La Traviata Russian Style: La Scala Was Not Happy!

On December 7th, La Scala, probably the most famous opera house in the world, opened the gala season with Verdi's La Traviata sung by German soprano Diana Damrau, recently acclaimed at the Metropolitan Opera. The premiere was attended by Giorgio Napolitano, the Italian President and Jose Manuel Barroso, the EU Commission President. 

The voices were wondrous, Verdi's music magnificent, but Damrau missed her entrance in the second act (!) and the contemporary direction by Russian Dmitri Tcherniakov was heartily booed by the upper balconies. Actually the director, Daniele Gatti, got some boos too.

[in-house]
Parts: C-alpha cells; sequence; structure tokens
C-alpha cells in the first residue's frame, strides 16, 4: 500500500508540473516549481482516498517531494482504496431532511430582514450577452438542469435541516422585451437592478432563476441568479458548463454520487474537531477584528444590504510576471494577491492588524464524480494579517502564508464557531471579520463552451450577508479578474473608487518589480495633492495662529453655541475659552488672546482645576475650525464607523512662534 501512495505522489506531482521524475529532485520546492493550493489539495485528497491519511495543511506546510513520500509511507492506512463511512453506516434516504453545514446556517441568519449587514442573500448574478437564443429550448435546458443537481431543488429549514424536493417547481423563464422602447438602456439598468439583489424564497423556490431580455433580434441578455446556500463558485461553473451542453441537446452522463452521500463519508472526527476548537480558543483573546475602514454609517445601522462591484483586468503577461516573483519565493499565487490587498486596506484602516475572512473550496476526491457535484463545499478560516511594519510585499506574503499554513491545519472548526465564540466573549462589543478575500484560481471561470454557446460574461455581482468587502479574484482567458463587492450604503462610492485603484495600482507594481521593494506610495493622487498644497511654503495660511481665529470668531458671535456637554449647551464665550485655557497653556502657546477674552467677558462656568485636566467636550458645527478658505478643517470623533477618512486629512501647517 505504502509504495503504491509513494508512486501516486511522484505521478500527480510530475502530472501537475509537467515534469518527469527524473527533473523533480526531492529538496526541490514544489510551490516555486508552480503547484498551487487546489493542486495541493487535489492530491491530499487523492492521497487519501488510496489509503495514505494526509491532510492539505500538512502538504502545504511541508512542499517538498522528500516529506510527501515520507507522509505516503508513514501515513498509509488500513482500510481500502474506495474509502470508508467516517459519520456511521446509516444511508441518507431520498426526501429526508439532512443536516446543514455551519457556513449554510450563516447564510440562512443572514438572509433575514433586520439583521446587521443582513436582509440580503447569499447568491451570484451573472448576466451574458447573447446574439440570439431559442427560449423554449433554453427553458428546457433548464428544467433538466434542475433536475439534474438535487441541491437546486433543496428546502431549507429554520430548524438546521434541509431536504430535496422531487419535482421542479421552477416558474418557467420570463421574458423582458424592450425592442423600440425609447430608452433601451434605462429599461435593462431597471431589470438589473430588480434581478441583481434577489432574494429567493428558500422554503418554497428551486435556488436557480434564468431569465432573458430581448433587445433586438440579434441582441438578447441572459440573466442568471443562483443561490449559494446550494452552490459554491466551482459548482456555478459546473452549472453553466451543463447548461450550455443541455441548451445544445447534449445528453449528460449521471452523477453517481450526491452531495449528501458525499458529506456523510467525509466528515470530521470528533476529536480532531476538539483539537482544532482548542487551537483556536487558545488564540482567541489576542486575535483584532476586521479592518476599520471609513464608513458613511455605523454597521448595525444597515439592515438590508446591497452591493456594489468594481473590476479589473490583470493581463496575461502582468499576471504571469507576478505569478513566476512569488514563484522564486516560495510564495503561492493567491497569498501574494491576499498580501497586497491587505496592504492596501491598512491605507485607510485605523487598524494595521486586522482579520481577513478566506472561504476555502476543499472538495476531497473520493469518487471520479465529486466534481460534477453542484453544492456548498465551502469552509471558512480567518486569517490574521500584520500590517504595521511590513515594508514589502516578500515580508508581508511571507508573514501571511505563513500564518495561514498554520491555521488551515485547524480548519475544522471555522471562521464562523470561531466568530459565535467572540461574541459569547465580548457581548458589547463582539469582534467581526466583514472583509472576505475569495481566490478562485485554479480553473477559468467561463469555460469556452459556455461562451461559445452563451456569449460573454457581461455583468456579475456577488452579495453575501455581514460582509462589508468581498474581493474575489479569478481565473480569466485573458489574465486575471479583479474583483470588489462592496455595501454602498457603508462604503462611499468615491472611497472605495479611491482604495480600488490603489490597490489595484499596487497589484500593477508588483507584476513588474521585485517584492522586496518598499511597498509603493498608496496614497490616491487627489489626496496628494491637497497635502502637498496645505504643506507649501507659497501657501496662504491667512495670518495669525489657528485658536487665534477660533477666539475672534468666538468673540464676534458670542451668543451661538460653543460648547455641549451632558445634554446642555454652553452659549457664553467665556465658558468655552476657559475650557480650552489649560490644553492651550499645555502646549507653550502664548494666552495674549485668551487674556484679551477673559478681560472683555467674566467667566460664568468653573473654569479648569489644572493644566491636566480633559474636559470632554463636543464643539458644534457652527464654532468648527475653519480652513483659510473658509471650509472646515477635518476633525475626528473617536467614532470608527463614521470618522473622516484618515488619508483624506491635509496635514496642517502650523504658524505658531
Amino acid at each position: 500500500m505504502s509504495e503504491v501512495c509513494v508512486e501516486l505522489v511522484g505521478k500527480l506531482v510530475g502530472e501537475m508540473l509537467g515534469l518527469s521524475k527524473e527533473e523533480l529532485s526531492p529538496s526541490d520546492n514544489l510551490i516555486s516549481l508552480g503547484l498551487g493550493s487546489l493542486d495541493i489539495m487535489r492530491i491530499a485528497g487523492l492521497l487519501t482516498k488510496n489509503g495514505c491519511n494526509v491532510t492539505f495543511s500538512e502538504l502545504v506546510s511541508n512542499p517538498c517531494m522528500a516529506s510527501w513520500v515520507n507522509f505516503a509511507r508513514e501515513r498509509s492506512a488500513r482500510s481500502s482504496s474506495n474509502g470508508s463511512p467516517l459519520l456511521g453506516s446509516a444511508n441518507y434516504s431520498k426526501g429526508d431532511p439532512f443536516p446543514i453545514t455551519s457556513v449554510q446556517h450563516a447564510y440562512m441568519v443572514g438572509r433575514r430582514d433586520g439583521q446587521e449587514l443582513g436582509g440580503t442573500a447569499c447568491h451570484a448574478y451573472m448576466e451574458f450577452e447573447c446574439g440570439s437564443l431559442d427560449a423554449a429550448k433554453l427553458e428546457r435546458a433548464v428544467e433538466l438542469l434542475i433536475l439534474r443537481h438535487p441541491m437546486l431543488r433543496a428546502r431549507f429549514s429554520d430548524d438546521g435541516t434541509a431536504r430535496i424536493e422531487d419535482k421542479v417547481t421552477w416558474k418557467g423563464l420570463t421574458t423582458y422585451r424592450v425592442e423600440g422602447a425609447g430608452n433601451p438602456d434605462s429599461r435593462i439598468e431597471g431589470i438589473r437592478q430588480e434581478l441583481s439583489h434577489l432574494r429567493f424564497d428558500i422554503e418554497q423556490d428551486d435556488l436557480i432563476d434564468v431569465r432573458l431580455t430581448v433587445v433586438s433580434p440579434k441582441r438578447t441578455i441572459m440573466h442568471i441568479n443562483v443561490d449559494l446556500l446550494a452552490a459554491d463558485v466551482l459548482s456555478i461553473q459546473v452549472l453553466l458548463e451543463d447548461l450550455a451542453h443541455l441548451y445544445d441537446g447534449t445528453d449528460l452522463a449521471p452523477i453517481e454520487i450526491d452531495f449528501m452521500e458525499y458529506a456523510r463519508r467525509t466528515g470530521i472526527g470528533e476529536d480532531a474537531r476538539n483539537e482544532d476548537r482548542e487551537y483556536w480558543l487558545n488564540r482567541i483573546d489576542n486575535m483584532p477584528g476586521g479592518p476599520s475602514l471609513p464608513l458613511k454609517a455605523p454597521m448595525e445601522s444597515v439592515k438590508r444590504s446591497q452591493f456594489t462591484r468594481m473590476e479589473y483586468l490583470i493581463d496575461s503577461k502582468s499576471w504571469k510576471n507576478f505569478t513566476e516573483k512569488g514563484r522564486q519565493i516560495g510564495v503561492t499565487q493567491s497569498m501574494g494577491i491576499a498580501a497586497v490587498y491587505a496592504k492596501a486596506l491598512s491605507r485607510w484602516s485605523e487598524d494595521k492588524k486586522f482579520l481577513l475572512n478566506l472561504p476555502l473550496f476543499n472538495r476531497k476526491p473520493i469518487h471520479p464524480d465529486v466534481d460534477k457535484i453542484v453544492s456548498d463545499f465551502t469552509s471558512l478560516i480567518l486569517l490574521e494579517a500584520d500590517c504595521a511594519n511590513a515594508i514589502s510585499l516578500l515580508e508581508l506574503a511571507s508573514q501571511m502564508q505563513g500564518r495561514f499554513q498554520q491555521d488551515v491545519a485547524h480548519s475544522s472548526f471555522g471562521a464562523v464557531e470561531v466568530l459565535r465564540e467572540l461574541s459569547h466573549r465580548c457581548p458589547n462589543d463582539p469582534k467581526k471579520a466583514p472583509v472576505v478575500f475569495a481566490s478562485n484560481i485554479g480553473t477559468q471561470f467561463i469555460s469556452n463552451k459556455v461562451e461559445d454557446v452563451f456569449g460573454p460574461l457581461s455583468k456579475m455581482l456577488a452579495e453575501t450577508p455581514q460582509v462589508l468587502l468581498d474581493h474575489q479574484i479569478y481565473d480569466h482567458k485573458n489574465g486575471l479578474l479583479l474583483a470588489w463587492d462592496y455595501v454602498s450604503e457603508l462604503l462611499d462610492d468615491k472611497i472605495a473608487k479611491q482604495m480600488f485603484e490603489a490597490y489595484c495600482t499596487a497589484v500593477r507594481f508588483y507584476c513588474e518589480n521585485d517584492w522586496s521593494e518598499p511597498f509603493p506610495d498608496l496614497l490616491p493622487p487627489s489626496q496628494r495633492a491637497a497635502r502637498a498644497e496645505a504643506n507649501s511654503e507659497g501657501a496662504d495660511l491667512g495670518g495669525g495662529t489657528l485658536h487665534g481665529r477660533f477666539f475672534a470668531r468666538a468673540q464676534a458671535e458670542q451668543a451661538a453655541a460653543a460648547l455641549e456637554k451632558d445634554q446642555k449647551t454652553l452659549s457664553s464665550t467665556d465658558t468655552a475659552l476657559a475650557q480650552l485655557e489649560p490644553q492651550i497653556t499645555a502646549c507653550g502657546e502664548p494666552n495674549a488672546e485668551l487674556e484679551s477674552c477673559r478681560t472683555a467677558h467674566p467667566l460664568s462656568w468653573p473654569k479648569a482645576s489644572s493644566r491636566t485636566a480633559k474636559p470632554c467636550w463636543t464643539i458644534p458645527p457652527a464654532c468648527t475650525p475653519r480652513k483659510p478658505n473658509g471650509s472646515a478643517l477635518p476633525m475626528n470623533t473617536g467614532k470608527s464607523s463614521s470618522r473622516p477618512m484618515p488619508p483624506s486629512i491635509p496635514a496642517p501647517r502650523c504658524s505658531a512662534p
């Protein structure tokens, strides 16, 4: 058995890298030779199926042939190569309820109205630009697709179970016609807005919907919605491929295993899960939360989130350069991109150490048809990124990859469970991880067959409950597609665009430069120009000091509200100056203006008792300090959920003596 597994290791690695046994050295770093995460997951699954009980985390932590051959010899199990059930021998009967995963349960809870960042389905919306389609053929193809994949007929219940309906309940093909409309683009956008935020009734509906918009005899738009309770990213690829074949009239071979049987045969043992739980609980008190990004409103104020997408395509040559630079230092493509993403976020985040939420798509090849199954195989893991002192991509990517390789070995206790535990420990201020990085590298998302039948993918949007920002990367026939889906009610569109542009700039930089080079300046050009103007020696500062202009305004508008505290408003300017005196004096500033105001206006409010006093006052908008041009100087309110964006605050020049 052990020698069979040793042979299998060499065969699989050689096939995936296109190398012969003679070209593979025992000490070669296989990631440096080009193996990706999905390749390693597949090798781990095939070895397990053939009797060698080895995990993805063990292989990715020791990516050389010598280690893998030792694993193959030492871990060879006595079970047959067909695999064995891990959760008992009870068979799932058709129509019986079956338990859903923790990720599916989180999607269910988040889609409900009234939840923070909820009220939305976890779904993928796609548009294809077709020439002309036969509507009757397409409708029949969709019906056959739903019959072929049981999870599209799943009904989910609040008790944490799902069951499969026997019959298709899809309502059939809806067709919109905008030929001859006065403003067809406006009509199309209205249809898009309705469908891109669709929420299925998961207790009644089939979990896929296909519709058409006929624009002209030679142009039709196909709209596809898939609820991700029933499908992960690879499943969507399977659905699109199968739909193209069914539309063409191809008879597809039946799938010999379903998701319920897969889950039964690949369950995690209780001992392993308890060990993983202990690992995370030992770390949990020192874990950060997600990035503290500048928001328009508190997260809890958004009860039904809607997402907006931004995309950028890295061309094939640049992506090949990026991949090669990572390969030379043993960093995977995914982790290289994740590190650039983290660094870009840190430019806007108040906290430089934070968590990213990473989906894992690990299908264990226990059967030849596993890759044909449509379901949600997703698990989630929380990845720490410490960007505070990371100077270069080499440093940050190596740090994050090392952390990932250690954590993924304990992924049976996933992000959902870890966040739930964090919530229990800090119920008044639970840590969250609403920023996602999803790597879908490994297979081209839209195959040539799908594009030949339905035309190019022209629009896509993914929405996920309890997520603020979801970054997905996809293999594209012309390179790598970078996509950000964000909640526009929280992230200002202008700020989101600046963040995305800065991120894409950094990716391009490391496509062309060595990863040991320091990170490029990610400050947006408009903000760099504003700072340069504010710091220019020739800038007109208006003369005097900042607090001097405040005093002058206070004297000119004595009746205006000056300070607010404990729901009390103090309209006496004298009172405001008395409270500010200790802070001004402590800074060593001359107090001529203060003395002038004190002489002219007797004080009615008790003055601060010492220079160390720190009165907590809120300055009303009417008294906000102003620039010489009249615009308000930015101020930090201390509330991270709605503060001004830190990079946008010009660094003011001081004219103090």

I wasn't there but watched it on ARTE TV's direct transmission and saw it all. Fascinating.

Here is a picture of the opening:

 Act I had some odd costumes, including Annina (Violetta's maid) jazzy bright red-haired, close cropped:

When it came to Act II, things became acutely bizarre, with the scene set in the kitchen of a country house that looked like a Russian datcha.  Alfredo (Violetta's lover, sung by Piotr Beczala) at various points is seen rolling dough for pizza and cutting vegetables for a minestrone, not a likely activity for a 19th century provincial bourgeois  whose unpleasant father is out to save him from the woman he loves, the unfortunate "traviata". The rush into punk explodes in Act III, with the Parisian party hosted by Flora who is inexplicably wearing a huge Indian headdress (why Indian, may one ask?)

A video of the performance can be seen on ARTE, click here.
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